news Analysis by the NBN company’s first chief technology officer Gary McLaren appears to have shown that the activation rate of new NBN broadband connections is actually slowing, in a move that McLaren has speculated may be due to political reasons in an election year or merely the difficulty of dealing with copper and HFC technologies.
Experienced technology executive and engineer Gary McLaren served as the NBN company’s first chief technology officer, spearheading the company’s development of a strategy which has seen Fibre to the Premises technology deployed to more than a million premises throughout Australia, as well as complementary Fixed Wireless and satellite technology.
However, McLaren was made redundant by the NBN company, along with its chief financial officer and head of its commercial operations, shortly after Malcolm Turnbull became Communications Minister.
Last week the NBN company released its latest set of financial results. The results show that the company continues to make strong strides in deploying its network — both the original FTTP network envisioned by Labor as well as the Multi-Technology Mix approach favoured by the Coalition.
As part of the results, the NBN company said in a media release that activation rates (where actual customers sign onto the NBN) continued to ramp up:
“The number of homes and businesses with an active nbn™ service increased to 736,000, with nbn breaking the 10,000 activations per week threshold in December 2015 (12-week rolling average) and will continue to climb.”
However, analysis published by McLaren on his blog over the weekend appeared to show that activation rates on the NBN were actually forecase to decrease in the next half year.
“In 1H FY 16 (from July to Dec 2015) NBN Co have moved from 486,000 to 736,000 active premises or an increase of 250,000 active premises. But the forecast for 2H FY16 (from January to June 2016) is to grow this to 955,000 premises or an increase of 219,000 premises,” wrote McLaren.
Delimiter recommends readers click through to read McLaren’s entire post, as it is quite detailed and appears to be well-argued, as well as featuring useful graphs.
According to the former NBN CTO, there could be a couple of reasons for this discrepancy.
“The FY16 target of 955,000 active services is unchanged from the last set of financial results released in August 2015,” wrote McLaren. “So it may be that NBN Co are simply being conservative. They may have over-achieved in 1H FY16 but don’t want to adjust their forward targets. The actual result could turn out to be much better than the forecast. Could the timing of an election in 2016 have anything to do with the change?”
“Or maybe the FTTN and HFC technologies are taking longer than expected with new operational systems required for both NBN Co and its RSP customers needing to be put in place. If the actual number in FY16 comes out around the forecast number then this will probably have been the case.”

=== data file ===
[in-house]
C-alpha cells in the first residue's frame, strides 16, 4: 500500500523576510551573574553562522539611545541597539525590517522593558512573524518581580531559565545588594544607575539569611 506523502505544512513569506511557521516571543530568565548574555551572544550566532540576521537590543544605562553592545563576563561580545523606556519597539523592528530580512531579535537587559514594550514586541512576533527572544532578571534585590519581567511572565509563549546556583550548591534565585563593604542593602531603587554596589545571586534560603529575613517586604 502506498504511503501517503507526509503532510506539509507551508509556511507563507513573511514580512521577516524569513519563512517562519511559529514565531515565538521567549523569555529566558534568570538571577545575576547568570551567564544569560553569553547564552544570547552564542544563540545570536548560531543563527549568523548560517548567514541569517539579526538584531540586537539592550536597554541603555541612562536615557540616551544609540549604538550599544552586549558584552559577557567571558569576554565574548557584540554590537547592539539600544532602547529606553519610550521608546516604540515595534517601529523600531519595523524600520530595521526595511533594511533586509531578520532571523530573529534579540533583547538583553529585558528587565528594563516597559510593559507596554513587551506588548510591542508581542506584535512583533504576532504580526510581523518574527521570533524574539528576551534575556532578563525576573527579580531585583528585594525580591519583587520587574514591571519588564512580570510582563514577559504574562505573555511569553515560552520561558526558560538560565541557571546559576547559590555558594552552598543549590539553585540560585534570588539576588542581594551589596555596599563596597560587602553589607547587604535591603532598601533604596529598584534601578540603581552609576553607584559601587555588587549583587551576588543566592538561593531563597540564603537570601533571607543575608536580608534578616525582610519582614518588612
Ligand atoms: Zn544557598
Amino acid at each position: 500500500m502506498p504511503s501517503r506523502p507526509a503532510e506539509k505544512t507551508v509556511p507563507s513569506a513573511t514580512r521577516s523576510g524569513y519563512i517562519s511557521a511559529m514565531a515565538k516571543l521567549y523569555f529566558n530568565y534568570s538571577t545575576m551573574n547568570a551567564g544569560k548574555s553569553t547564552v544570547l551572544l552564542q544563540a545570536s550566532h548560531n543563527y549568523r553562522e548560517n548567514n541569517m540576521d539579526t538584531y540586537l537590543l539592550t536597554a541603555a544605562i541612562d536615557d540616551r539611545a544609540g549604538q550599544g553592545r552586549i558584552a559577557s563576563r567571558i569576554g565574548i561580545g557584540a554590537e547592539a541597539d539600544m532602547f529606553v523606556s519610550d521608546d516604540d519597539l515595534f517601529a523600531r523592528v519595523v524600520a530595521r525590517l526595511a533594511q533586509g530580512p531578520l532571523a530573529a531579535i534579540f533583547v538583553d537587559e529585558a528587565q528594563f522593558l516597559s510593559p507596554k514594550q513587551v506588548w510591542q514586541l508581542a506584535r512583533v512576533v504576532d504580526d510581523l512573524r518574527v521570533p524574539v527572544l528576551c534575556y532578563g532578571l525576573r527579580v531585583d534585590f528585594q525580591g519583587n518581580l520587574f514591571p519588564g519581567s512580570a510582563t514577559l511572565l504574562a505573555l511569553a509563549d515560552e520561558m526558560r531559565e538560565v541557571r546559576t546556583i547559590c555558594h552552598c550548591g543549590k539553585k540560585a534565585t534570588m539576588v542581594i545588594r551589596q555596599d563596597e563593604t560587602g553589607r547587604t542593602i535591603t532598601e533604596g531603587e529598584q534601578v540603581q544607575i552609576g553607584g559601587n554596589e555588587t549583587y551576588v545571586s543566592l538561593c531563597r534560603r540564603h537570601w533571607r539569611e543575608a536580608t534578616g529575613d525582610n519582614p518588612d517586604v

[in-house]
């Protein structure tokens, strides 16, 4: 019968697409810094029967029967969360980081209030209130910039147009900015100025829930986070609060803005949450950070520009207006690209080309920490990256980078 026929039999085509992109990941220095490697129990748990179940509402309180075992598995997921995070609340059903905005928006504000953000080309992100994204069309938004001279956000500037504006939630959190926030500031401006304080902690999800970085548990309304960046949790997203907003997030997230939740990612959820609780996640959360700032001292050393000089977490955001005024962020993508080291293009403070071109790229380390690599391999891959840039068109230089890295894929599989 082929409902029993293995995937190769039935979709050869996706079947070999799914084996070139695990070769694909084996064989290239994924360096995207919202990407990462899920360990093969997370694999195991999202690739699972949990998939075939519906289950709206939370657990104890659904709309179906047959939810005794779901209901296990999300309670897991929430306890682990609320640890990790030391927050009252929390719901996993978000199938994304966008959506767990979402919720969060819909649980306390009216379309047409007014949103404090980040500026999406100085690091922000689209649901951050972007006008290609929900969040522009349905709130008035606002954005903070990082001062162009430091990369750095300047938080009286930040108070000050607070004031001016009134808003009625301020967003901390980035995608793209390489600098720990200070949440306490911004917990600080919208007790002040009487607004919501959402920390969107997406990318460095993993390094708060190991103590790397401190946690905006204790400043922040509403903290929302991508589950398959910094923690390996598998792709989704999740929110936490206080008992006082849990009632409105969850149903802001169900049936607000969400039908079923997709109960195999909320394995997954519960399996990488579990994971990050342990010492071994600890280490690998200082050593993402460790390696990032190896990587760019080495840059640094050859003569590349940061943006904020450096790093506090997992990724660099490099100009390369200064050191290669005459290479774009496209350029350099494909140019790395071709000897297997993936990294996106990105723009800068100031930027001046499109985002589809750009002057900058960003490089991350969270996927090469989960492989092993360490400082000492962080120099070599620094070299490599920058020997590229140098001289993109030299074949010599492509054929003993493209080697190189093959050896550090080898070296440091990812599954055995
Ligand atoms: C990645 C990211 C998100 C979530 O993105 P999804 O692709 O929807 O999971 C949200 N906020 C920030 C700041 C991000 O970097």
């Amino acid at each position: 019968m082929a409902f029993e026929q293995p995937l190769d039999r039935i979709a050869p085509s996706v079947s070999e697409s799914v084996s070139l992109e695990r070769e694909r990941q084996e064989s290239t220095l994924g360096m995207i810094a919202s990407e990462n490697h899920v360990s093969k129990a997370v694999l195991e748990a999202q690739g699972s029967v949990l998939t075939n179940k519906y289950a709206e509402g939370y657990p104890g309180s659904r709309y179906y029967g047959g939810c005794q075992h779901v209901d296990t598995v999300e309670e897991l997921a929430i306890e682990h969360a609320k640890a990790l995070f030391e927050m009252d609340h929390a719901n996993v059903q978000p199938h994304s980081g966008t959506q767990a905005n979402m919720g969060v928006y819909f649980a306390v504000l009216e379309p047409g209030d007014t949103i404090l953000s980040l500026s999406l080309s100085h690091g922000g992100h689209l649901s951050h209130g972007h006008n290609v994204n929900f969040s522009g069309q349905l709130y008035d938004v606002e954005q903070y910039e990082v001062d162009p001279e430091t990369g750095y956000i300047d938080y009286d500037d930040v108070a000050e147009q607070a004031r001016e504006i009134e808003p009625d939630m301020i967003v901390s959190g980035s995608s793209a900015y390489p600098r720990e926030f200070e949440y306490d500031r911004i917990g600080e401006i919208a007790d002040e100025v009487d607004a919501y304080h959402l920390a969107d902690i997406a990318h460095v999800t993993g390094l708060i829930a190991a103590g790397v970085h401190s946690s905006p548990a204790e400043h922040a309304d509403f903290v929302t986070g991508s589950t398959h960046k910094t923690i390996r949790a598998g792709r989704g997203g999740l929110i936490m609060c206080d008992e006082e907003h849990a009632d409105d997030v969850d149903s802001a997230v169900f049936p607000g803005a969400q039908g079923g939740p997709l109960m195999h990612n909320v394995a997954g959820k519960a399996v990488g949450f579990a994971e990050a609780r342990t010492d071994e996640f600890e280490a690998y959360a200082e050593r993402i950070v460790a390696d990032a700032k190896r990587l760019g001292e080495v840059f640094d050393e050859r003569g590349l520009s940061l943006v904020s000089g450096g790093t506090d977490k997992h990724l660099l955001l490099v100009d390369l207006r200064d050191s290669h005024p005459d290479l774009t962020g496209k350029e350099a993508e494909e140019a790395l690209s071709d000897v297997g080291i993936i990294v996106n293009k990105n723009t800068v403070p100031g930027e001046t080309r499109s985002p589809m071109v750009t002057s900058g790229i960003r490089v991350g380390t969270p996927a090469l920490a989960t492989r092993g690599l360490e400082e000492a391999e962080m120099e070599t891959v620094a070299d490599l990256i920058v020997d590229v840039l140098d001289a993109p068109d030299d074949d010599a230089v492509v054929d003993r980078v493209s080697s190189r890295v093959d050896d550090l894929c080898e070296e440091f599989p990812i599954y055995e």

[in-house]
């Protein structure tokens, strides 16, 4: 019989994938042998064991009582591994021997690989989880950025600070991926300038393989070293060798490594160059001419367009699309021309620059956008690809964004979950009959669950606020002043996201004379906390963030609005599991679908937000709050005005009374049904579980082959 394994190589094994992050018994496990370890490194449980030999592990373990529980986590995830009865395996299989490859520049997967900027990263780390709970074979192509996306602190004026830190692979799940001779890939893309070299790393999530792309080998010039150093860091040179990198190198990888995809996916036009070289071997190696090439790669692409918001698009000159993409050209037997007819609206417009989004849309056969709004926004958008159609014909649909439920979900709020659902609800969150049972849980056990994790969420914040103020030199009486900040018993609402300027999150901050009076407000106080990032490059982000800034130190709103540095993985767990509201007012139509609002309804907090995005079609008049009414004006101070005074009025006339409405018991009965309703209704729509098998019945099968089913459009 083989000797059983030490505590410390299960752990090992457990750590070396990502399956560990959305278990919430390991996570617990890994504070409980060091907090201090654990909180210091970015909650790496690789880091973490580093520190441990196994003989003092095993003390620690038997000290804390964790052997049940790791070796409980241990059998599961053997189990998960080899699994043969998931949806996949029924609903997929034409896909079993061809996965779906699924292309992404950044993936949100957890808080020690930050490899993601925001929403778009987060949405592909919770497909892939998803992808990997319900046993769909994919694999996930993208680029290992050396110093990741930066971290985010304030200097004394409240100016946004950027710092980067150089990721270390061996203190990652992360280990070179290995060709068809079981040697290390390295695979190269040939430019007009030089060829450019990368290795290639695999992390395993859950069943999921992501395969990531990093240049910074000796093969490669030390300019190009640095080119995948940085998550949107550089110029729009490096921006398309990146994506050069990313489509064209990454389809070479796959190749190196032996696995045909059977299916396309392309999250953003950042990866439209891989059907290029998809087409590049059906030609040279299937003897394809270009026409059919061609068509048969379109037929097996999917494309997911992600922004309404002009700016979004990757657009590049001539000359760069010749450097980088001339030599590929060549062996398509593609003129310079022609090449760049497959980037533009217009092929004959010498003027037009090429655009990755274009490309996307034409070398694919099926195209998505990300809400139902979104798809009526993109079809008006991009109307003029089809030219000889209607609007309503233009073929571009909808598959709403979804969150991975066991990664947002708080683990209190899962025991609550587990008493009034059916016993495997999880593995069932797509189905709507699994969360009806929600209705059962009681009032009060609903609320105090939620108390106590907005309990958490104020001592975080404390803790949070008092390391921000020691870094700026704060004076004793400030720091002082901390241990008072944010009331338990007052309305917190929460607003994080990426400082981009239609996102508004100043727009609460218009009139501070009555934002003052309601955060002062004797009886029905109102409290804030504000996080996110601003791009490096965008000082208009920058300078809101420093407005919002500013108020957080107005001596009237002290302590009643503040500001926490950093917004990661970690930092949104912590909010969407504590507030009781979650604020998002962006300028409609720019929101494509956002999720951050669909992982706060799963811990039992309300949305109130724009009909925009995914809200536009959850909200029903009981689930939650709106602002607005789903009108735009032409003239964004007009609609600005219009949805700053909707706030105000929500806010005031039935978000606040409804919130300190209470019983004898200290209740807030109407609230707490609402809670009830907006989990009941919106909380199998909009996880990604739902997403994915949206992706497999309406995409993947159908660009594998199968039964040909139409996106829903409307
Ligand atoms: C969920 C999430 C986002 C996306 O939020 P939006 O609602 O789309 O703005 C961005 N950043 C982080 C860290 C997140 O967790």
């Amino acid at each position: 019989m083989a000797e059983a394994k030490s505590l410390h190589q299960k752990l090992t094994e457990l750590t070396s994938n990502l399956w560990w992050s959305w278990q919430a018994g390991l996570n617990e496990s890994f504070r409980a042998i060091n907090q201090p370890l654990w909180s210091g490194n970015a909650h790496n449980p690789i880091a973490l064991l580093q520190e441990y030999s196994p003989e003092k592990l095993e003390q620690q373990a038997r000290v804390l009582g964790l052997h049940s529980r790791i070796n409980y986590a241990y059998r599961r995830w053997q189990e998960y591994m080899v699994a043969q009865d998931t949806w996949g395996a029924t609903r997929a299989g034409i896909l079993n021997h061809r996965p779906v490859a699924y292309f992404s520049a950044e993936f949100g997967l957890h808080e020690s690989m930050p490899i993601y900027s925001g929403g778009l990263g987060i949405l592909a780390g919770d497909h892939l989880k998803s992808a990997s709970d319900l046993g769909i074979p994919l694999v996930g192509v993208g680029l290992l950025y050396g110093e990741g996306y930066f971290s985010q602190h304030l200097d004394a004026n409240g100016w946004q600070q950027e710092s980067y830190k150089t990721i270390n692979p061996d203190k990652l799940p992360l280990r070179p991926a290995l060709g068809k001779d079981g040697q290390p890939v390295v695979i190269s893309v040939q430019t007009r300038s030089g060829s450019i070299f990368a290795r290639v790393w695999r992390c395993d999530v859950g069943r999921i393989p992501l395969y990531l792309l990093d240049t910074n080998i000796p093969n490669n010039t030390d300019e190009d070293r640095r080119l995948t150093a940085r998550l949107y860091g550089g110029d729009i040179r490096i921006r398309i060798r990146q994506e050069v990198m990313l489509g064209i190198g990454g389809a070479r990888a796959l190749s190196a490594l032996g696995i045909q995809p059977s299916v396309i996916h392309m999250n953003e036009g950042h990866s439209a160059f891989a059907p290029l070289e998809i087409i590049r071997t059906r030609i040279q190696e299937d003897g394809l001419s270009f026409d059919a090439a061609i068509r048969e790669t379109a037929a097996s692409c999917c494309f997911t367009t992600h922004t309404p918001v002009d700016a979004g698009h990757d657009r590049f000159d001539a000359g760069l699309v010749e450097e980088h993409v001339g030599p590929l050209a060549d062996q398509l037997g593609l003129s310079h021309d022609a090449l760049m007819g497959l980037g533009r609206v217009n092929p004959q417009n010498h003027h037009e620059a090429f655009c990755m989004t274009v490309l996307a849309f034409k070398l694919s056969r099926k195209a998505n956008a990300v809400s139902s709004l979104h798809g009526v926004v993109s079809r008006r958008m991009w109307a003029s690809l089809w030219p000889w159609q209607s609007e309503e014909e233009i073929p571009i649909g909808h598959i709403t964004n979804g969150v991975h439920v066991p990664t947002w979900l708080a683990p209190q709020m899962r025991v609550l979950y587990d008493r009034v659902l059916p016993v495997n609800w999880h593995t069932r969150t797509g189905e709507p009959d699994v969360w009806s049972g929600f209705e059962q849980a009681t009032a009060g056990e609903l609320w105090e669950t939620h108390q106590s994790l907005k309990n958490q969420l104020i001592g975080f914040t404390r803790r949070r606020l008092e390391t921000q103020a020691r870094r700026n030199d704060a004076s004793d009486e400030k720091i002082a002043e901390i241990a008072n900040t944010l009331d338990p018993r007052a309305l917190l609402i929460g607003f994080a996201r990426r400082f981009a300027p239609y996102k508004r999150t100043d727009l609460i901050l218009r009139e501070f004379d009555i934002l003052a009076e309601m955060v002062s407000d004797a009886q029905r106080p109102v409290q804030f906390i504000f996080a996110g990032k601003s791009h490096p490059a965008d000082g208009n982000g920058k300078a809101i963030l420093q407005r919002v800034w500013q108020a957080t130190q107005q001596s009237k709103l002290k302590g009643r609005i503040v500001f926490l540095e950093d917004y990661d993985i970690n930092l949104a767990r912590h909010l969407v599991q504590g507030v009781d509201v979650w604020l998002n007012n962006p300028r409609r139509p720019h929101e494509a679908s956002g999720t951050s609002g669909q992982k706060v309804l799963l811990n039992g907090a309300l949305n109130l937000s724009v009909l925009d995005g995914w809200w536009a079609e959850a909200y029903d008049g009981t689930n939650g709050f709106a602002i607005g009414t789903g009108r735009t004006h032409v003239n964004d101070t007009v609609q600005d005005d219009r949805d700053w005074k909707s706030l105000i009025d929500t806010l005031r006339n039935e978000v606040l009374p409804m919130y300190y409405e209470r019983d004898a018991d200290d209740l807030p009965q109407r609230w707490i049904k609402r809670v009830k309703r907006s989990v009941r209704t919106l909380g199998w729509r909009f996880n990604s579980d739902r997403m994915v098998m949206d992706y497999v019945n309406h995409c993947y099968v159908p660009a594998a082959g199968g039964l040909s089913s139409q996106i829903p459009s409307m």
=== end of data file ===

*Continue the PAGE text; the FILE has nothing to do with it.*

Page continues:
McLaren further pointed out that the slower activation rate would have some significant implications for the NBN company — ranging from delays in achieving revenue growth, to delays in hitting its ultimate target of 8 million active premises by 2020.
Delimiter has contacted the NBN company to invite a response to McLaren’s analysis.
Fascinating analysis by McLaren, and I find it very hard to fault his reasoning.
Personally I strongly suspect that the NBN company is … let’s not mince words here: I suspect the NBN company is lying.
It is simply not reasonable to assume that the NBN company’s projections regarding activation rates on its network have not changed over the past six months since the company last released its activation rates in August 2015. Six months makes a huge difference in terms of the NBN company’s operations … by now it will have a huge degree more visibility in terms of its projected activation rates over the next six months than it would have had six months ago.
As McLaren says, there can only be a few alternatives here. Either the NBN company is downplaying its projections in order to ensure it does not miss any targets in an election year, or the situation with the MTM model is actually resulting in poorer than expected activation rates.
I prefer to believe the former.
It is also important to note that downplaying these results now could give the NBN company a chance later on to announce that it has exceeded its targets — at a time very close to the election currently slated to be held later this year.
Of course, it is also possible that both are true simultaneously … representing the worst of all worlds.
I must say, it must be quite inconvenient for the NBN company and the Government having former NBN insiders such as McLaren and former NBN chief executive Mike Quigley regularly publishing this kind of detailed analysis about the NBN rollout (see further pieces here and here).
It is very hard to refute their analysis … after all, they built the NBN company from the ground up and are personally responsible for almost all of its success so far. They know what they are talking about — and I have usually found them significantly more honest and transparent with the truth about the NBN rollout than some of their successors.